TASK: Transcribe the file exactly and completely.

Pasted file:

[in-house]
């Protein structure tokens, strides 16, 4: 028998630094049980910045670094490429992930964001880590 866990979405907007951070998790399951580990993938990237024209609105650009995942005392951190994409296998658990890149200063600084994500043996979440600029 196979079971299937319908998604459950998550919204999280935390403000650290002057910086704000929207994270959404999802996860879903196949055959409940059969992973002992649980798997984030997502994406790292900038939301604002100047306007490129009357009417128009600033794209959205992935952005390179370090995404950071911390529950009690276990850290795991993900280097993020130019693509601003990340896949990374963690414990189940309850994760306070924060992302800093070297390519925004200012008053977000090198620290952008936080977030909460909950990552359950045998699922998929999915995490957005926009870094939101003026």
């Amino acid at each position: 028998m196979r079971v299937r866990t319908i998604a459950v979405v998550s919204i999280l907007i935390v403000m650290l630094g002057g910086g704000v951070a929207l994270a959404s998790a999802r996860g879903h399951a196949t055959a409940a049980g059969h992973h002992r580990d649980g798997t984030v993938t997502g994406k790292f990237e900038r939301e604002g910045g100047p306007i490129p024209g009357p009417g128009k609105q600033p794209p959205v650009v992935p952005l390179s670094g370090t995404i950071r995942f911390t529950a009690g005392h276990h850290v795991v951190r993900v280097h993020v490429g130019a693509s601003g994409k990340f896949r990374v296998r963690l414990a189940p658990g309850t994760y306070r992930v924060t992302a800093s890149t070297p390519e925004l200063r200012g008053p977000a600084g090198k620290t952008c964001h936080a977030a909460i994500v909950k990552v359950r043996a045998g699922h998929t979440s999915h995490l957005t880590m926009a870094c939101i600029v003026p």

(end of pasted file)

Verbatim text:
[in-house]
């Protein structure tokens, strides 16, 4: 028998630094049980910045670094490429992930964001880590 866990979405907007951070998790399951580990993938990237024209609105650009995942005392951190994409296998658990890149200063600084994500043996979440600029 196979079971299937319908998604459950998550919204999280935390403000650290002057910086704000929207994270959404999802996860879903196949055959409940059969992973002992649980798997984030997502994406790292900038939301604002100047306007490129009357009417128009600033794209959205992935952005390179370090995404950071911390529950009690276990850290795991993900280097993020130019693509601003990340896949990374963690414990189940309850994760306070924060992302800093070297390519925004200012008053977000090198620290952008936080977030909460909950990552359950045998699922998929999915995490957005926009870094939101003026």
């Amino acid at each position: 028998m196979r079971v299937r866990t319908i998604a459950v979405v998550s919204i999280l907007i935390v403000m650290l630094g002057g910086g704000v951070a929207l994270a959404s998790a999802r996860g879903h399951a196949t055959a409940a049980g059969h992973h002992r580990d649980g798997t984030v993938t997502g994406k790292f990237e900038r939301e604002g910045g100047p306007i490129p024209g009357p009417g128009k609105q600033p794209p959205v650009v992935p952005l390179s670094g370090t995404i950071r995942f911390t529950a009690g005392h276990h850290v795991v951190r993900v280097h993020v490429g130019a693509s601003g994409k990340f896949r990374v296998r963690l414990a189940p658990g309850t994760y306070r992930v924060t992302a800093s890149t070297p390519e925004l200063r200012g008053p977000a600084g090198k620290t952008c964001h936080a977030a909460i994500v909950k990552v359950r043996a045998g699922h998929t979440s999915h995490l957005t880590m926009a870094c939101i600029v003026p």